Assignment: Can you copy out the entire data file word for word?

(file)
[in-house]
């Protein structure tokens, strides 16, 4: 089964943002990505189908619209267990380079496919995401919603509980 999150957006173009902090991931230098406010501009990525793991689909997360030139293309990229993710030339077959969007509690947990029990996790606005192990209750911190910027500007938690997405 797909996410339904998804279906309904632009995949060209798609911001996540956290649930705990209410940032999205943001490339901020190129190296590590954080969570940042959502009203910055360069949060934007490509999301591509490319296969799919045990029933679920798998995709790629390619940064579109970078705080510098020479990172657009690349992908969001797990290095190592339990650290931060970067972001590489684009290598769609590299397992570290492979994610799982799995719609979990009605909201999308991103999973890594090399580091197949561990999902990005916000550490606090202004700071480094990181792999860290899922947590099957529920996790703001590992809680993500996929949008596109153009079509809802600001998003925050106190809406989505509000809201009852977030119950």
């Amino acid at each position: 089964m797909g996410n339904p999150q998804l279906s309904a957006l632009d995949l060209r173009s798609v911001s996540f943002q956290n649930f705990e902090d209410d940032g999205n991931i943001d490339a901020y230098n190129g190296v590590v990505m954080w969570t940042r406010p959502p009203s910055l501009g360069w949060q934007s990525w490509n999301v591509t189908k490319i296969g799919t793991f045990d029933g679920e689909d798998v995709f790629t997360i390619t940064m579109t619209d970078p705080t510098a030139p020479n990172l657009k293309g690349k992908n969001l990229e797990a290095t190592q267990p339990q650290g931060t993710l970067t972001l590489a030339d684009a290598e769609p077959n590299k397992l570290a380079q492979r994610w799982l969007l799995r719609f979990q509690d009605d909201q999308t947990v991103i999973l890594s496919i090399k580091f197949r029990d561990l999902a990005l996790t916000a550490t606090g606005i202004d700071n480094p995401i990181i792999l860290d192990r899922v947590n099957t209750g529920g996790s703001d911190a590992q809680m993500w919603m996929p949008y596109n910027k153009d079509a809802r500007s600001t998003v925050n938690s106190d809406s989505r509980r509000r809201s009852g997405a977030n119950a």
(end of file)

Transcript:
[in-house]
């Protein structure tokens, strides 16, 4: 089964943002990505189908619209267990380079496919995401919603509980 999150957006173009902090991931230098406010501009990525793991689909997360030139293309990229993710030339077959969007509690947990029990996790606005192990209750911190910027500007938690997405 797909996410339904998804279906309904632009995949060209798609911001996540956290649930705990209410940032999205943001490339901020190129190296590590954080969570940042959502009203910055360069949060934007490509999301591509490319296969799919045990029933679920798998995709790629390619940064579109970078705080510098020479990172657009690349992908969001797990290095190592339990650290931060970067972001590489684009290598769609590299397992570290492979994610799982799995719609979990009605909201999308991103999973890594090399580091197949561990999902990005916000550490606090202004700071480094990181792999860290899922947590099957529920996790703001590992809680993500996929949008596109153009079509809802600001998003925050106190809406989505509000809201009852977030119950």
């Amino acid at each position: 089964m797909g996410n339904p999150q998804l279906s309904a957006l632009d995949l060209r173009s798609v911001s996540f943002q956290n649930f705990e902090d209410d940032g999205n991931i943001d490339a901020y230098n190129g190296v590590v990505m954080w969570t940042r406010p959502p009203s910055l501009g360069w949060q934007s990525w490509n999301v591509t189908k490319i296969g799919t793991f045990d029933g679920e689909d798998v995709f790629t997360i390619t940064m579109t619209d970078p705080t510098a030139p020479n990172l657009k293309g690349k992908n969001l990229e797990a290095t190592q267990p339990q650290g931060t993710l970067t972001l590489a030339d684009a290598e769609p077959n590299k397992l570290a380079q492979r994610w799982l969007l799995r719609f979990q509690d009605d909201q999308t947990v991103i999973l890594s496919i090399k580091f197949r029990d561990l999902a990005l996790t916000a550490t606090g606005i202004d700071n480094p995401i990181i792999l860290d192990r899922v947590n099957t209750g529920g996790s703001d911190a590992q809680m993500w919603m996929p949008y596109n910027k153009d079509a809802r500007s600001t998003v925050n938690s106190d809406s989505r509980r509000r809201s009852g997405a977030n119950a």